As the seasonal autumn weather is ushered in by the changes in temperature and falling leaves, we welcome with renewed vigor the opportunity to enjoy the season with others and the age old practice of sharing a cup of tea. Many cultures throughout the world celebrate life by sharing tea. Egypt, Turkey, Morocco, are three countries which have many similarities with regards to their tea drinking habits. Regarded as indispensable for welcoming visitors, tea is served as an essential gesture of welcome.
Japanese traditionally celebrate with an elaborate ritualized ceremony that elevate the tea, the server, and the recipient to heights of well considered grace and elegance. The Cha-no-yu or Japanese tea ceremony has fundamentals that lie in the humility of the guests appreciation of the moment’s uniqueness in terms of time and place, also the appreciation of the art and simplicity of balance and form in the movement and objects.
Consider this humorous and cleaver bit from The Urban Shaman’ from C.E. Murphy – “In Ireland, you go to someone’s house, and she asks you if you want a cup of tea. You say no, thank you, you’re really just fine. She asks if you’re sure. You say of course you’re sure, really, you don’t need a thing. Except they pronounce it ting. You don’t need a ting. Well, she says then, I was going to get myself some anyway, so it would be no trouble. Ah, you say, well, if you were going to get yourself some, I wouldn’t mind a spot of tea, at that, so long as it’s no trouble and I can give you a hand in the kitchen. Then you go through the whole thing all over again until you both end up in the kitchen drinking tea and chatting. In America, someone asks you if you want a cup of tea, you say no, and then you don’t get any damned tea. I liked the Irish way better.”
Our own participation is critical to the alchemy and magic which is tea ceremony, however simple or elaborate. The magic happens when the participants are receptive to the tea with even a little bit of humility and gratitude.
Consider this lesson in tea etiquette – a tea grower once invited Sen no Rikyu, the founder of the Japanese Way of Tea, to have tea. He was overjoyed at Rikyu’s acceptance, and when Rikyu came for tea, the grower led him into the tea room and served Rikyu the tea himself. However, in his excitement, his hand trembled, he dropped the tea scoop, and he knocked the tea whisk over. The other guests and students of Rikyu snickered at the tea grower’s performance, but Rikyu said, “It was the finest.” On the way home, one of the students asked Rikyu, “why were you so impressed by such a shameful performance?” Rikyu replied, “This man did not invite me with the idea of showing off his skill. He simply wanted to serve me tea with his whole heart. He devoted himself to completely making a bowl of tea for me, not worrying about errors. I was struck by that sincerity.”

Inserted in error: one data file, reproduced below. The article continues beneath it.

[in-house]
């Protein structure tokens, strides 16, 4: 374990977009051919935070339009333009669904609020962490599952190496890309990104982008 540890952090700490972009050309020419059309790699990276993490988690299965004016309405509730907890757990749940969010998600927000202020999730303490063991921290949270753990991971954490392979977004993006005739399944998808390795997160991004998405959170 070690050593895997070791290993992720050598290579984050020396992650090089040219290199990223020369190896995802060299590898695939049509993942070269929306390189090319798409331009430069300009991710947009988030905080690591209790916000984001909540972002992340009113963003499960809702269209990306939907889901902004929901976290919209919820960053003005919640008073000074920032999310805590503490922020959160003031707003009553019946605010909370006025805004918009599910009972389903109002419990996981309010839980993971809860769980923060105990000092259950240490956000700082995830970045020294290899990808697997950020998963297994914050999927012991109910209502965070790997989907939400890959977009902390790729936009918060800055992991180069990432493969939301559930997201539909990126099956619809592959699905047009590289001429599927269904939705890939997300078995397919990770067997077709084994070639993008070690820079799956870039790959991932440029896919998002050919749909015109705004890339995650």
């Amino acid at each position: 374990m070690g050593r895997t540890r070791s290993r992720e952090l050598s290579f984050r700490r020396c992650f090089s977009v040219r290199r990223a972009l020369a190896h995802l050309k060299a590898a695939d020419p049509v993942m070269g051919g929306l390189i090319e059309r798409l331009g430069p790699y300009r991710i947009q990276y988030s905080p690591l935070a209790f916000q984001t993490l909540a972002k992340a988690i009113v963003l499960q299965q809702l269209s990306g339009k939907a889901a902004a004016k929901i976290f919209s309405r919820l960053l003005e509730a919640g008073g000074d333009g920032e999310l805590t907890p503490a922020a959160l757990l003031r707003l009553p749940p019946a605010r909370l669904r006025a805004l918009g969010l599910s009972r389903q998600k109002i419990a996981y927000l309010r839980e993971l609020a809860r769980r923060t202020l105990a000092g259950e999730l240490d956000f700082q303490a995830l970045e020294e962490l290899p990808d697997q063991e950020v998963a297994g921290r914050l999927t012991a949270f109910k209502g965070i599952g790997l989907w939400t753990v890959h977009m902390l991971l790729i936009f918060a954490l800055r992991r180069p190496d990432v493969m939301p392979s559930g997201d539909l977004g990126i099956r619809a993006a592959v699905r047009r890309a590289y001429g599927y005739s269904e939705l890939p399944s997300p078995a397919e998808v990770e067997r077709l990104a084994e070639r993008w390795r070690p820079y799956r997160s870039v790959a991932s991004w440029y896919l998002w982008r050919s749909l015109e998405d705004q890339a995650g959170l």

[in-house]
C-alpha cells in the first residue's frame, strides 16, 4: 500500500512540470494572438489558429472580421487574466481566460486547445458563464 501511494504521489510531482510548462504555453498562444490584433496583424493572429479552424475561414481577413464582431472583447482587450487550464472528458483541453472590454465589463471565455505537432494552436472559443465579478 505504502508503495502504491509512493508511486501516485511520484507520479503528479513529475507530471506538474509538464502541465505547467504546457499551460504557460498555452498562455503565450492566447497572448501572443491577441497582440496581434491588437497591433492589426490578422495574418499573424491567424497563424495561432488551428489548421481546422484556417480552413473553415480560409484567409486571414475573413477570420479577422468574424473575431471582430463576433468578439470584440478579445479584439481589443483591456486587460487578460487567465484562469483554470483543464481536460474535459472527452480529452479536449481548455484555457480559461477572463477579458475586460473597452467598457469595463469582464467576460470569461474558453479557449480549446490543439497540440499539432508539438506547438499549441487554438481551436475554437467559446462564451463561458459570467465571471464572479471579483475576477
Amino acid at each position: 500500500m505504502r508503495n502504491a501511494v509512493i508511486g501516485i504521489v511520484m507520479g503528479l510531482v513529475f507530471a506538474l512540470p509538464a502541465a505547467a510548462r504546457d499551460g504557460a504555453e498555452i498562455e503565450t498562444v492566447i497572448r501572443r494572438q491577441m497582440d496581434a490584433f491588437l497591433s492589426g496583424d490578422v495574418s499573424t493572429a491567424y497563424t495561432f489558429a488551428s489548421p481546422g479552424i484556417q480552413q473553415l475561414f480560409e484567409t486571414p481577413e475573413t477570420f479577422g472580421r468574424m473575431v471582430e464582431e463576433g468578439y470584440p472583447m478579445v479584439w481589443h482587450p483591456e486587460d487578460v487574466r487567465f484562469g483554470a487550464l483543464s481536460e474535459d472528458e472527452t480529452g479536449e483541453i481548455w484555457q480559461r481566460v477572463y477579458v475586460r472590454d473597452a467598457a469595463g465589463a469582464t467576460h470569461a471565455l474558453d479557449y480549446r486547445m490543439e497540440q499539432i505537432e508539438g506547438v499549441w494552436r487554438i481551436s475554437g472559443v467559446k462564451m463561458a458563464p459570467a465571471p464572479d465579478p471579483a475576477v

Sen Rikyu, Master and Founder of the Way of Tea, immediately showed his appreciation not just for the tea, but the manner in which it was offered, with love and humility. Tea it seems has been the age old excuse to share with our fellow man a moment of love, friendship and to make a peaceful welcoming gesture. Serving tea opens the door for participation and reception of good will. Whatever your tea occasion this season, I hope you enjoy it with welcome, friendship, and a pinch of humility allowing for an appreciation of this moments gesture of goodwill.
In welcome – Da Cha Teas